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Open AccessArticle
Analysis of Sensitivity and Power Consumption of Chopping Techniques for Integrated Capacitive Sensor Interface Circuits
J. Low Power Electron. Appl. 2017, 7(4), 31; doi:10.3390/jlpea7040031 -
Abstract
In this paper, parameters related to the sensitivity of the interface circuits for capacitive sensors are determined. Both the input referred noise and capacitance of the input transistors are important for capacitive sensitivity. Chopping is an effective technique for signal conditioning circuits because
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In this paper, parameters related to the sensitivity of the interface circuits for capacitive sensors are determined. Both the input referred noise and capacitance of the input transistors are important for capacitive sensitivity. Chopping is an effective technique for signal conditioning circuits because of its capability of reducing circuit noise at low frequencies. The capacitive sensitivity and power consumption of various chopping techniques including the dual chopper amplifier (DCA), single chopper amplifier (SCA) and two-stage single chopper amplifier (TCA) are extracted for different values of total gain and sensor capacitance. The minimum sensitivity for each technique will be extracted based on the gain and sensor capacitance. It will be shown that designation of the amplifier and distribution of gain in the TCA and DCA are important for sensitivity. A design procedure for chopper amplifiers that illustrates the steps required to achieve either the best or the desired sensitivity while minimizing power consumption will be presented. It will be shown that for a small sensor capacitance and large total gain, the DCA has the best sensitivity, while for a large sensor capacitance and a lower gain, the SCA is preferable. The TCA is the desired architecture for an average total gain and a large sensor capacitance. Moreover, when the power consumption is the key requirement and the maximum sensitivity is not the goal; the TCA works best due to its potential to decrease the power consumption. Full article
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Open AccessArticle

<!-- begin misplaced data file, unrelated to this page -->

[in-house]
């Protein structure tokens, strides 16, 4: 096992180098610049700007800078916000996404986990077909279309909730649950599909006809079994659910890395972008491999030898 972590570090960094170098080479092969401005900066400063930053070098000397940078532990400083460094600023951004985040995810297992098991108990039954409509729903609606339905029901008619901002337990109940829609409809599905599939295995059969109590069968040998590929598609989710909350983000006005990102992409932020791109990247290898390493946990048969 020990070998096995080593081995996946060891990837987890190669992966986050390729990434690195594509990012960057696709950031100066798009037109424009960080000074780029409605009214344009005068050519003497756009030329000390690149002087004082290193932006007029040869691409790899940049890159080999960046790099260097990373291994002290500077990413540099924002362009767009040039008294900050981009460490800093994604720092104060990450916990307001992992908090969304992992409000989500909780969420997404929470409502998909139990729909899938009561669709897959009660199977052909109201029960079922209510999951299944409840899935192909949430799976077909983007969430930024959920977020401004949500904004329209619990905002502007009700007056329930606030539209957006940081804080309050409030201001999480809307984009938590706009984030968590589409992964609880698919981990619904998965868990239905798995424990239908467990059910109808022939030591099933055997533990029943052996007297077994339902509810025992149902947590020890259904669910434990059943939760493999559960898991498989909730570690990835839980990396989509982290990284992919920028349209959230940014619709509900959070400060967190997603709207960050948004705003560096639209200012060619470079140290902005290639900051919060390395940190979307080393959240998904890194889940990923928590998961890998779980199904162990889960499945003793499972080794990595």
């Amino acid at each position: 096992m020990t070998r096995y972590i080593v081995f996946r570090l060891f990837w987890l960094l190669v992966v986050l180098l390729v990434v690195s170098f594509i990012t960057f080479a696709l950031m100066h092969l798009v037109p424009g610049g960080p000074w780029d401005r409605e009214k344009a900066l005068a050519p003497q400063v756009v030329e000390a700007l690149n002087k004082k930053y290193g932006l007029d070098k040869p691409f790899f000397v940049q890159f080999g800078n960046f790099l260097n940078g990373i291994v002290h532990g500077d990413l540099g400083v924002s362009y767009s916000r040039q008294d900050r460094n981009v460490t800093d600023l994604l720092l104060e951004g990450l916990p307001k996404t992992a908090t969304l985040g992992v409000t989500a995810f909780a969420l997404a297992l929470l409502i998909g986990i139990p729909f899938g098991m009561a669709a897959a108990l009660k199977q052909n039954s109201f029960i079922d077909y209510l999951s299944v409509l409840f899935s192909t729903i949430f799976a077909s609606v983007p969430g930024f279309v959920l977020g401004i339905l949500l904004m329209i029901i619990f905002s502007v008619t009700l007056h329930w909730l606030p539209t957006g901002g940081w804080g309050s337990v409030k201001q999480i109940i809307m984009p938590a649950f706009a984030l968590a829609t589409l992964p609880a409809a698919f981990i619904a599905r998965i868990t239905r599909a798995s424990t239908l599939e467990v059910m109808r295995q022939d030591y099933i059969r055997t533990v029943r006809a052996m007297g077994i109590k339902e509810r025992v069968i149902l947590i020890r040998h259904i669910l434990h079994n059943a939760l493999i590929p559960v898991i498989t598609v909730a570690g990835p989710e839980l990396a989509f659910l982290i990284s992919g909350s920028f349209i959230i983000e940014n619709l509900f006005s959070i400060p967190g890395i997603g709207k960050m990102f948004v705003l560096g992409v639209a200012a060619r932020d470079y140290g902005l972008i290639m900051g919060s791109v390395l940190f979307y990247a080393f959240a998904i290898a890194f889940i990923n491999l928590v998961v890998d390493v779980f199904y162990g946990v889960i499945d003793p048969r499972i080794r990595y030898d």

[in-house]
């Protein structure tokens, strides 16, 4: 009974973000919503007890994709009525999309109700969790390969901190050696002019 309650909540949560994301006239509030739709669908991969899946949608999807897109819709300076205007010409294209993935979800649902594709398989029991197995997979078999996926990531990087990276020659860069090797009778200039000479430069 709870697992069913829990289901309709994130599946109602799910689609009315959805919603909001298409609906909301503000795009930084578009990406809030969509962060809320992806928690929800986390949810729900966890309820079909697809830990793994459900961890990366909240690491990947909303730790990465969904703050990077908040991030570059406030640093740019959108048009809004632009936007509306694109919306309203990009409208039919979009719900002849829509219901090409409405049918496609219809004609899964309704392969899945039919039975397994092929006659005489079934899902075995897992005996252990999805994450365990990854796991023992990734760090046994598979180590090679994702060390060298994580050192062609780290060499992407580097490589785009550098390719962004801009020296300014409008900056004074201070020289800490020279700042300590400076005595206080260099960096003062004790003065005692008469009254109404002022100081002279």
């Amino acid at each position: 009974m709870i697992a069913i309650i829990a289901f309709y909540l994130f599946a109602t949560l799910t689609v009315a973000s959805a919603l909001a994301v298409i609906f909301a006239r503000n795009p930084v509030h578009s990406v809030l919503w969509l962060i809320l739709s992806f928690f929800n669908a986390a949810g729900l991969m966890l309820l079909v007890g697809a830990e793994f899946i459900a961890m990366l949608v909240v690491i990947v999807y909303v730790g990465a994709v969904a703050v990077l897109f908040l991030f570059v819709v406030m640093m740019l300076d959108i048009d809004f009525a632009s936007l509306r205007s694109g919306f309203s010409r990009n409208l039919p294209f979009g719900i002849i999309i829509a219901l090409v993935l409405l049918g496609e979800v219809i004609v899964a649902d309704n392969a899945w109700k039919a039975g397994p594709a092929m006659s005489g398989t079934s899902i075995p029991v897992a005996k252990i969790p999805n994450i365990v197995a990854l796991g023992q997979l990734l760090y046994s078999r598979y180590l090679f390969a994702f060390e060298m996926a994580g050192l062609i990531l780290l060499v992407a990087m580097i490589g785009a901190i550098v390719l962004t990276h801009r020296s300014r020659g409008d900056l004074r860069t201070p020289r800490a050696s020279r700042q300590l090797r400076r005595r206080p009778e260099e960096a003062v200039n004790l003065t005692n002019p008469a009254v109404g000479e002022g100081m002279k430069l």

Modified Hermite Pulse-Based Wideband Communication for High-Speed Data Transfer in Wireless Sensor Applications
J. Low Power Electron. Appl. 2017, 7(4), 30; doi:10.3390/jlpea7040030 -
Abstract
With technological advances in the field of communication, the need for reliable high-speed data transfer is increasing. The deployment of large number of wireless sensors for remote monitoring and control and streaming of high definition video, voice and image data, etc. are imposing
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With technological advances in the field of communication, the need for reliable high-speed data transfer is increasing. The deployment of large number of wireless sensors for remote monitoring and control and streaming of high definition video, voice and image data, etc. are imposing a challenge to the existing network bandwidth allocation for reliable communication. Two novel schemes for ultra-wide band (UWB) communication technology have been proposed in this paper with the key objective of intensifying the data rate by taking advantage of the orthogonal properties of the modified Hermite pulse (MHP). In the first scheme, a composite pulse is transmitted and in the second scheme, a sequence of multi-order orthogonal pulses is transmitted in the place of a single UWB pulse. The MHP pulses exhibit a mutually orthogonal property between different ordered pulses and due to this property, simultaneous transmission is achieved without collision in the UWB system, resulting in an increase in transmission capacity or improved bit error rate. The proposed schemes for enhanced data rate will offer high volume data monitoring, assessment, and control of wireless devices without overburdening the network bandwidth and pave the way for new platforms for future high-speed wireless sensor applications. Full article
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Open AccessArticle
Energy-Efficient FPGA-Based Parallel Quasi-Stochastic Computing
J. Low Power Electron. Appl. 2017, 7(4), 29; doi:10.3390/jlpea7040029 -
Abstract
The high performance of FPGA (Field Programmable Gate Array) in image processing applications is justified by its flexible reconfigurability, its inherent parallel nature and the availability of a large amount of internal memories. Lately, the Stochastic Computing (SC) paradigm has been found to